Hilly Wood

An erudite local botany blog tells of a wood full of brilliant yellow, cyclamen-flowered daffodils Narcissus cyclamineus. Now is the time to visit and so we head for Hilly Wood near Cranbrook. N. cyclamineus is an introduced and naturalised species from northwest Spain and northern Portugal, where five daffodil species are endemic, according to a local nature conservation NGO from Galicia. TheContinue reading “Hilly Wood”

Early Spring

The two churches of Trimley St Martin and Trimley St Mary sit side by side; one thrives and the other crumbles. The reason two substantial churches were built so close together for neighbouring village parishes is apparently down to a family feud. The resulting Darwinian struggle for congregations had only one conclusion. Poor St Mary; the insult is compoundedContinue reading “Early Spring”

Oare Flightlines

The large pool known as the East Flood abuts the narrow lane to the old ferry to Harty. The waders and wildfowl within the nature reserve feed in the shallows at the water’s edge, nearly all immune to passing cars and a slow steam of walkers, some with dogs and others with binoculars and telescopes. AContinue reading “Oare Flightlines”

Shellness and Leysdown-on-Sea

The wind tears the waters of the Swale into waves. The grey plovers do not linger on the drowning groynes.  The high tide roost of oystercatchers and others shelter on the tip of the shell beach. High tide roost mainly of oystercatchers on the ness. A male hen harrier twists over the wide saltmarsh carriedContinue reading “Shellness and Leysdown-on-Sea”

Cliffe on the Hoo

Cliffe Pools, north of Higham on a breathless, sunny day in mid January is full of sleeping waterfowl. The RSPB reserve is a peaceful, patchwork of large lakes adjacent to the Thames; former clay diggings that fed the local cement industry. Now the industry is all around; power stations with huge chimneys, wind turbines, piles of sand and gravel,Continue reading “Cliffe on the Hoo”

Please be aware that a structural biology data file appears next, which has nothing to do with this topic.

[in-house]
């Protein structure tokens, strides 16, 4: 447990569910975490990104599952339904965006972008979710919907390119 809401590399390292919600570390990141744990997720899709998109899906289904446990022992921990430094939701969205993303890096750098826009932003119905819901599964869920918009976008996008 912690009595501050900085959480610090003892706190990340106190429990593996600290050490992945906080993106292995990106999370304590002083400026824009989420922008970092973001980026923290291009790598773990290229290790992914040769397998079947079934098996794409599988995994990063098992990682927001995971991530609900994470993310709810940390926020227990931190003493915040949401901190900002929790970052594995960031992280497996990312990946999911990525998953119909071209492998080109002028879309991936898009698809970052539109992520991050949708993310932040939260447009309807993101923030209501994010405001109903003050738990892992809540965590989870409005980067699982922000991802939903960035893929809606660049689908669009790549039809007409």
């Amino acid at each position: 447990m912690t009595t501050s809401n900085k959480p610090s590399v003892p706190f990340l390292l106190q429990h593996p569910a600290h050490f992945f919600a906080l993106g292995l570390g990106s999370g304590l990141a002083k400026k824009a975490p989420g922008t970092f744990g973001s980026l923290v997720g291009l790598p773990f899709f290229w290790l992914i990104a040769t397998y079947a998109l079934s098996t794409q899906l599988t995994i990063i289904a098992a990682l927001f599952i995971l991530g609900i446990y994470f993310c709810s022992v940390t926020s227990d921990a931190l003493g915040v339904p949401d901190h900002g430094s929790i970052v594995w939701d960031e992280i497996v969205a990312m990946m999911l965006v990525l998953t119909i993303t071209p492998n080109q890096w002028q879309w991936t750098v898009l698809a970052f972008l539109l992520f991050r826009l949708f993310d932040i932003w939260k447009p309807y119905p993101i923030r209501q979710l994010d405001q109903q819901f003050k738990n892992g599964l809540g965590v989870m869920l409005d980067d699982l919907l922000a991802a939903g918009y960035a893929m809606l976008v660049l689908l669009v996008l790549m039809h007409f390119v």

Warm Harty and Shellness

Capel Fleet is sunny, warm and windless; today there are only timid sheep in the field and the brown bulls are gone. The Fleet is stacked with waterbirds and the large maize field full of geese, lapwings and the rest. Suddenly, the entire sky is on the move, sound fills the air and for aContinue reading “Warm Harty and Shellness”

Cold Harty and the Swale

The winding lane to Harty Ferry passes through Capel Fleet where a distant herd of great, brown bulls deter most away from the footpath that runs from the road across a flat landscape towards the distant Swale Estuary. The raised path is a stumble, being water-logged and pot-holed by heavy hooves; it arcs endlessly round a wide expanse of huge,Continue reading “Cold Harty and the Swale”

Mid Wales Midwinter

Aberystwyth is dark under a deep depression and saturated from the incessant rain. On the seafront, the high-roofed Old College squares up to the sea, foaming waves beat the high sea wall that protects this alarming Gothic pile. Safe on the landward side, we look in vain for a wintering black redstart that often sits high on a gargoyle and repeats its wheezy,Continue reading “Mid Wales Midwinter”

Trimley Marshes on the Orwell Estuary

The stone track from Trimley St. Mary runs down the hill passing ancient limes and oaks before turning east below a dense cordon of tall and stringy ash trees that runs round the huge container terminal at Felixstowe for a mile or so; here the sounds are not of the countryside or the coast but grating metal scraping metal, sirens,Continue reading “Trimley Marshes on the Orwell Estuary”